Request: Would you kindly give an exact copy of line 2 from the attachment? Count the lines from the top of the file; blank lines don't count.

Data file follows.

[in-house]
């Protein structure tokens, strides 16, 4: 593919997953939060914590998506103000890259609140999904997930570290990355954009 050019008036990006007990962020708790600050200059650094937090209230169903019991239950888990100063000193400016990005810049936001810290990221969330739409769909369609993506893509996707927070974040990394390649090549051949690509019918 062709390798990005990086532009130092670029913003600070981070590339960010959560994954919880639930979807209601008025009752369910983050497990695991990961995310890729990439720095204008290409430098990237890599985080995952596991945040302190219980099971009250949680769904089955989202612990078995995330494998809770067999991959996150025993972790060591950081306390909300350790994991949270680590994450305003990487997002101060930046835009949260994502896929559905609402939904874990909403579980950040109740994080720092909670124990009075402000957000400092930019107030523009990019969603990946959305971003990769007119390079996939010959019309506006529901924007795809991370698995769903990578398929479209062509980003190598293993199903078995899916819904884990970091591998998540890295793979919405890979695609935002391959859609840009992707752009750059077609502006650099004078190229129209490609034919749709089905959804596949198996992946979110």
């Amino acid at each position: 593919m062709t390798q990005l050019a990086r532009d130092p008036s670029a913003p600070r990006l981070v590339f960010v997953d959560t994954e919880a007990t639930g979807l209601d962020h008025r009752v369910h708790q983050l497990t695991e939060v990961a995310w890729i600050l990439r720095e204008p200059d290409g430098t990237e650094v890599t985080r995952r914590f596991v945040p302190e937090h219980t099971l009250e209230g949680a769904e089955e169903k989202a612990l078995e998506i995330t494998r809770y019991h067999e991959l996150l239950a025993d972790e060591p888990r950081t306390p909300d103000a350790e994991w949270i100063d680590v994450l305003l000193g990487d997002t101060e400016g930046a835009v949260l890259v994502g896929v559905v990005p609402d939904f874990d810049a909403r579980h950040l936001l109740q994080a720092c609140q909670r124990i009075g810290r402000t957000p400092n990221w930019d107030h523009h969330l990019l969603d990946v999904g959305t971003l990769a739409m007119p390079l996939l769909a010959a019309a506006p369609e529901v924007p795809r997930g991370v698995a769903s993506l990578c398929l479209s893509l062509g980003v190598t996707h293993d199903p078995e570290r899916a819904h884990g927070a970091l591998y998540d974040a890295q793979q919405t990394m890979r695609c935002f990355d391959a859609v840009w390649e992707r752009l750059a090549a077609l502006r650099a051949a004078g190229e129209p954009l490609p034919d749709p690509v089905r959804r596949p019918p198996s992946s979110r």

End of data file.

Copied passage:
């Protein structure tokens, strides 16, 4: 593919997953939060914590998506103000890259609140999904997930570290990355954009 050019008036990006007990962020708790600050200059650094937090209230169903019991239950888990100063000193400016990005810049936001810290990221969330739409769909369609993506893509996707927070974040990394390649090549051949690509019918 062709390798990005990086532009130092670029913003600070981070590339960010959560994954919880639930979807209601008025009752369910983050497990695991990961995310890729990439720095204008290409430098990237890599985080995952596991945040302190219980099971009250949680769904089955989202612990078995995330494998809770067999991959996150025993972790060591950081306390909300350790994991949270680590994450305003990487997002101060930046835009949260994502896929559905609402939904874990909403579980950040109740994080720092909670124990009075402000957000400092930019107030523009990019969603990946959305971003990769007119390079996939010959019309506006529901924007795809991370698995769903990578398929479209062509980003190598293993199903078995899916819904884990970091591998998540890295793979919405890979695609935002391959859609840009992707752009750059077609502006650099004078190229129209490609034919749709089905959804596949198996992946979110």